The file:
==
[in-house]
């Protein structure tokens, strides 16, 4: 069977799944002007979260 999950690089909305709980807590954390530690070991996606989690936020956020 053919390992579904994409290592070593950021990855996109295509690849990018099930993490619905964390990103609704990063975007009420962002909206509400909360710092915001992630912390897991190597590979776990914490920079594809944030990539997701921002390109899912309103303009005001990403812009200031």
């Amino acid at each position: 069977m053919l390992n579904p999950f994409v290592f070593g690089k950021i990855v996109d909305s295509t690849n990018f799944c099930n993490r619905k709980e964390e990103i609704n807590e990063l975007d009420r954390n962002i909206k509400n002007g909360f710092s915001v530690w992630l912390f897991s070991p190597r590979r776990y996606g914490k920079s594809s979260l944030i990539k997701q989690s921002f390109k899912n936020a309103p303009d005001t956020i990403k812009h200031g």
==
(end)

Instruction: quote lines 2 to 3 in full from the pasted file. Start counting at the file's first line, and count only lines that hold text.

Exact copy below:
């Protein structure tokens, strides 16, 4: 069977799944002007979260 999950690089909305709980807590954390530690070991996606989690936020956020 053919390992579904994409290592070593950021990855996109295509690849990018099930993490619905964390990103609704990063975007009420962002909206509400909360710092915001992630912390897991190597590979776990914490920079594809944030990539997701921002390109899912309103303009005001990403812009200031």
């Amino acid at each position: 069977m053919l390992n579904p999950f994409v290592f070593g690089k950021i990855v996109d909305s295509t690849n990018f799944c099930n993490r619905k709980e964390e990103i609704n807590e990063l975007d009420r954390n962002i909206k509400n002007g909360f710092s915001v530690w992630l912390f897991s070991p190597r590979r776990y996606g914490k920079s594809s979260l944030i990539k997701q989690s921002f390109k899912n936020a309103p303009d005001t956020i990403k812009h200031g």